business-agreement-300x133MRC Technology, a medical research charity, has signed an agreement to review DEBRA Austria’s research portfolio, aiming to identify promising projects and results that could be suitable for translation into better treatments.

They will also advise on strategies to progress these projects to benefit patients. MRC Technology’s expertise in IP protection, development and management will allow DEBRA to derive maximum benefit for patients from their research funding.

DEBRA Austria is a patient organization working on behalf of those affected by the genetic skin blistering condition Epidermolysis Bullosa (EB). EB is caused by defects in one of a group of related genes, which is carried by one in 227 people and it is estimated that one in 17,000 infants have a form of EB.

DEBRA Austria is part of DEBRA International, a global network of EB patient groups, and currently one of its most active members in terms of research funding. It is anticipated that more national groups, or the umbrella organisation DEBRA International itself, will join in this collaboration with MRC Technology.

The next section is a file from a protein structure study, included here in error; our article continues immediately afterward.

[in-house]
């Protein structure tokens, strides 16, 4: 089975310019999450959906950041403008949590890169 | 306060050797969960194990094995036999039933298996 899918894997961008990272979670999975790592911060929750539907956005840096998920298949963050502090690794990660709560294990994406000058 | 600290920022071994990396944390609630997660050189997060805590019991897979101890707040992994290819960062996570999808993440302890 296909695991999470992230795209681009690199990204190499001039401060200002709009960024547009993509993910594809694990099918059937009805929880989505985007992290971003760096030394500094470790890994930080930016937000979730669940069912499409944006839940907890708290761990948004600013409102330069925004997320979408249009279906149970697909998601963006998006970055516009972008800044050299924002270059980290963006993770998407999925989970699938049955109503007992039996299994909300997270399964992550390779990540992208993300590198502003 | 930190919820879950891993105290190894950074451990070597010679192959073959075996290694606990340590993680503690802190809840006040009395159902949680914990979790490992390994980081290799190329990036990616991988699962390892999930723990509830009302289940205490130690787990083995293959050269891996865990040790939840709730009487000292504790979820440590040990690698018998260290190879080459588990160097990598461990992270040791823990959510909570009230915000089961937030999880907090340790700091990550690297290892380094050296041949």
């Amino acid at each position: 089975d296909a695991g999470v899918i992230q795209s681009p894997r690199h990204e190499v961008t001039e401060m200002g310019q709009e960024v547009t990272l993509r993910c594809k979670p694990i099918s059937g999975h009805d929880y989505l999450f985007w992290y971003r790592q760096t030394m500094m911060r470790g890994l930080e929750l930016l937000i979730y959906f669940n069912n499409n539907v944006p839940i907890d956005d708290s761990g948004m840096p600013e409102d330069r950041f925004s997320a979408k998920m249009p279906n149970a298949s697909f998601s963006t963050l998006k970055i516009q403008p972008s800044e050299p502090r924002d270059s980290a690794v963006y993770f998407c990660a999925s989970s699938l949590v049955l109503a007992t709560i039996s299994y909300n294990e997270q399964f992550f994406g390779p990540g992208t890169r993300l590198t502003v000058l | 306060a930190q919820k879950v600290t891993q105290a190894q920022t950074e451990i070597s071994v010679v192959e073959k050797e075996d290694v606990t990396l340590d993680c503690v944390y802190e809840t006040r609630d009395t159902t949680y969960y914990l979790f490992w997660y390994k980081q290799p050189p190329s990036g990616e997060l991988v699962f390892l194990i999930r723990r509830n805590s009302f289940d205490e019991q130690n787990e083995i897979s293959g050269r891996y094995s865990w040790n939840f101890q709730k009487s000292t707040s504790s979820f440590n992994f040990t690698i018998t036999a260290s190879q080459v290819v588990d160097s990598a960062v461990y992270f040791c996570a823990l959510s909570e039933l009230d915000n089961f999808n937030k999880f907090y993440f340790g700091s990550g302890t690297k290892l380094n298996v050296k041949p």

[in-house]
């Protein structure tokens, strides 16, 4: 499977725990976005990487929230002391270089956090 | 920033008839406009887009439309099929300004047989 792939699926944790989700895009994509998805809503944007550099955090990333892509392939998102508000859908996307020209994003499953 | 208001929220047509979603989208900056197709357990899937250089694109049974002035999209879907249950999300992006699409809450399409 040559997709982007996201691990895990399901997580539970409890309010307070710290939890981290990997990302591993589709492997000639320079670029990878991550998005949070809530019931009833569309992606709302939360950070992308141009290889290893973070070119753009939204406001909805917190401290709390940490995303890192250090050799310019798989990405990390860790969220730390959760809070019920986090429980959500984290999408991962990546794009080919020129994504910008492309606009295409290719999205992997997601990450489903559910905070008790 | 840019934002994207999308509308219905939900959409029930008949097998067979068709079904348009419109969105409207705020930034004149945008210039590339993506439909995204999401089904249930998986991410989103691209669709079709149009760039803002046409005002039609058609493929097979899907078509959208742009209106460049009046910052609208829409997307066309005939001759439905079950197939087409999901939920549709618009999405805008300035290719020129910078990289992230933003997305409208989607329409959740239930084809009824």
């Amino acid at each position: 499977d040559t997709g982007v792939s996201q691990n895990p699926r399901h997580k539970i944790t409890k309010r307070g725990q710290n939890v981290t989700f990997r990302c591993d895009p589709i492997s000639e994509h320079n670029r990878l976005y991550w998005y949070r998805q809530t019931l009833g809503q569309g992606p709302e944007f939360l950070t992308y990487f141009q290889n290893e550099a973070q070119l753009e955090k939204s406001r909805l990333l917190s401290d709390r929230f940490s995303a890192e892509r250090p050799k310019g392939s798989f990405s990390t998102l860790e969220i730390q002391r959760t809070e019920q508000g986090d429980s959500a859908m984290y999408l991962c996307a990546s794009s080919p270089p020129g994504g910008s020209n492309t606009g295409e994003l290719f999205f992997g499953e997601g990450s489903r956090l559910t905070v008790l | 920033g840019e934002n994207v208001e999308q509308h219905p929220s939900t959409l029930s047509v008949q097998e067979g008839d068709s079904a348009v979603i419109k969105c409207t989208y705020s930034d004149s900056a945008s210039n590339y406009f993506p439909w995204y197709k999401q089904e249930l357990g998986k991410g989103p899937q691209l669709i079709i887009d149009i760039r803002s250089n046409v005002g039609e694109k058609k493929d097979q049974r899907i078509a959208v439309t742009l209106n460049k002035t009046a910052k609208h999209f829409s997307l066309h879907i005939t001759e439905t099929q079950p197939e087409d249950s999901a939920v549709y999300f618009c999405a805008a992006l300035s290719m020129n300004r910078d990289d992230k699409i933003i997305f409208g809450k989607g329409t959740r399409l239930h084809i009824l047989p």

MRC Technology will review DEBRA’s research projects and advise on strategies to ensure promising research is developed to its full potential. By also maximizing the commercial value of research, the charity will be able to pass more of the benefits of research to their patients.

Mike Johnson, Director of Corporate Partnerships at MRC Technology, said: “As a charity itself, MRC Technology strives to find treatments in areas where there is unmet patient need. We are pleased to support DEBRA in their aim of ultimately finding a cure for the debilitating skin condition.”

Rainer Riedl, Chairman at DEBRA Austria,
said: “We exist to make sure people with Epidermolysis Bullosa have the best medical care available, but there is currently not much to alleviate the condition. One of our major aims, therefore, is to drive the development of effective treatments and cures. Working with MRC Technology, we are confident that more people with EB will benefit from research breakthroughs.”